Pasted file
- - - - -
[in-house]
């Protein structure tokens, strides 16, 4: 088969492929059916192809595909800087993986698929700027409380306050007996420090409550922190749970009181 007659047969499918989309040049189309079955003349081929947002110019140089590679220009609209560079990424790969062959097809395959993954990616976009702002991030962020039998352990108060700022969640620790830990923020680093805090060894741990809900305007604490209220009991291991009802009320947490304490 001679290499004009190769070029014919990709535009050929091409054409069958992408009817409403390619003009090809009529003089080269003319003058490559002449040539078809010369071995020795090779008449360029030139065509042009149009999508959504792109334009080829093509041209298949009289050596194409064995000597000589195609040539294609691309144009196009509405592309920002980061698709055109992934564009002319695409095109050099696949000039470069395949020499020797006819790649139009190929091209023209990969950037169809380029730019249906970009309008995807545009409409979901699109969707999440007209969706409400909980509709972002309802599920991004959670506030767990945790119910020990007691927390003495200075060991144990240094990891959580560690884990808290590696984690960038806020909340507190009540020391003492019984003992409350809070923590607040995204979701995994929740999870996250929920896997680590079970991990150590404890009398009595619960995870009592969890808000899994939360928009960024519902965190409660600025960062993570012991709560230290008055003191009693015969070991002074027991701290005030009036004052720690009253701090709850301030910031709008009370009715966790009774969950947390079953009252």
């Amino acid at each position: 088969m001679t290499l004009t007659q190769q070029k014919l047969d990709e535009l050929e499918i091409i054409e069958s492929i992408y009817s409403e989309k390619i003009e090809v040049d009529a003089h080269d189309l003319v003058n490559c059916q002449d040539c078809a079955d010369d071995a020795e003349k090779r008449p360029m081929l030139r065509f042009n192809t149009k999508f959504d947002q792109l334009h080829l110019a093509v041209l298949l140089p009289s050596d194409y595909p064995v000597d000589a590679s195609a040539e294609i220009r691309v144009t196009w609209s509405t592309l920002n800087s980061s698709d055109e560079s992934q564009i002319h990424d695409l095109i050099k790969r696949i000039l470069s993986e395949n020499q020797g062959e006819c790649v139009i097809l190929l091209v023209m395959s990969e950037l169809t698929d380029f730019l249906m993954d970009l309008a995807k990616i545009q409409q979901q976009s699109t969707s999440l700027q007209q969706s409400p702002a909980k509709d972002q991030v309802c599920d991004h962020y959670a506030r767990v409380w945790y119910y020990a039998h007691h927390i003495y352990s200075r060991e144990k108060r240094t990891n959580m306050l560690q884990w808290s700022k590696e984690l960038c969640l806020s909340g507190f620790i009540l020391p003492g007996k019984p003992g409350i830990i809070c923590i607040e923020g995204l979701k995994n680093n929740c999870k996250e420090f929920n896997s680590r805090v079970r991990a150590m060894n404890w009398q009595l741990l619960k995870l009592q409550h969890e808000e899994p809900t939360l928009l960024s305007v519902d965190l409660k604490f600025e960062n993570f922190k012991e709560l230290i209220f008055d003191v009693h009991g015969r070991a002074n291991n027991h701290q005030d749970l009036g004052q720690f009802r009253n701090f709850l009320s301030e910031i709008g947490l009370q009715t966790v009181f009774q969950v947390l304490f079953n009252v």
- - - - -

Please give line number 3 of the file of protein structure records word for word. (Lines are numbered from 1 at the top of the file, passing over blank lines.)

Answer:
């Amino acid at each position: 088969m001679t290499l004009t007659q190769q070029k014919l047969d990709e535009l050929e499918i091409i054409e069958s492929i992408y009817s409403e989309k390619i003009e090809v040049d009529a003089h080269d189309l003319v003058n490559c059916q002449d040539c078809a079955d010369d071995a020795e003349k090779r008449p360029m081929l030139r065509f042009n192809t149009k999508f959504d947002q792109l334009h080829l110019a093509v041209l298949l140089p009289s050596d194409y595909p064995v000597d000589a590679s195609a040539e294609i220009r691309v144009t196009w609209s509405t592309l920002n800087s980061s698709d055109e560079s992934q564009i002319h990424d695409l095109i050099k790969r696949i000039l470069s993986e395949n020499q020797g062959e006819c790649v139009i097809l190929l091209v023209m395959s990969e950037l169809t698929d380029f730019l249906m993954d970009l309008a995807k990616i545009q409409q979901q976009s699109t969707s999440l700027q007209q969706s409400p702002a909980k509709d972002q991030v309802c599920d991004h962020y959670a506030r767990v409380w945790y119910y020990a039998h007691h927390i003495y352990s200075r060991e144990k108060r240094t990891n959580m306050l560690q884990w808290s700022k590696e984690l960038c969640l806020s909340g507190f620790i009540l020391p003492g007996k019984p003992g409350i830990i809070c923590i607040e923020g995204l979701k995994n680093n929740c999870k996250e420090f929920n896997s680590r805090v079970r991990a150590m060894n404890w009398q009595l741990l619960k995870l009592q409550h969890e808000e899994p809900t939360l928009l960024s305007v519902d965190l409660k604490f600025e960062n993570f922190k012991e709560l230290i209220f008055d003191v009693h009991g015969r070991a002074n291991n027991h701290q005030d749970l009036g004052q720690f009802r009253n701090f709850l009320s301030e910031i709008g947490l009370q009715t966790v009181f009774q969950v947390l304490f079953n009252v």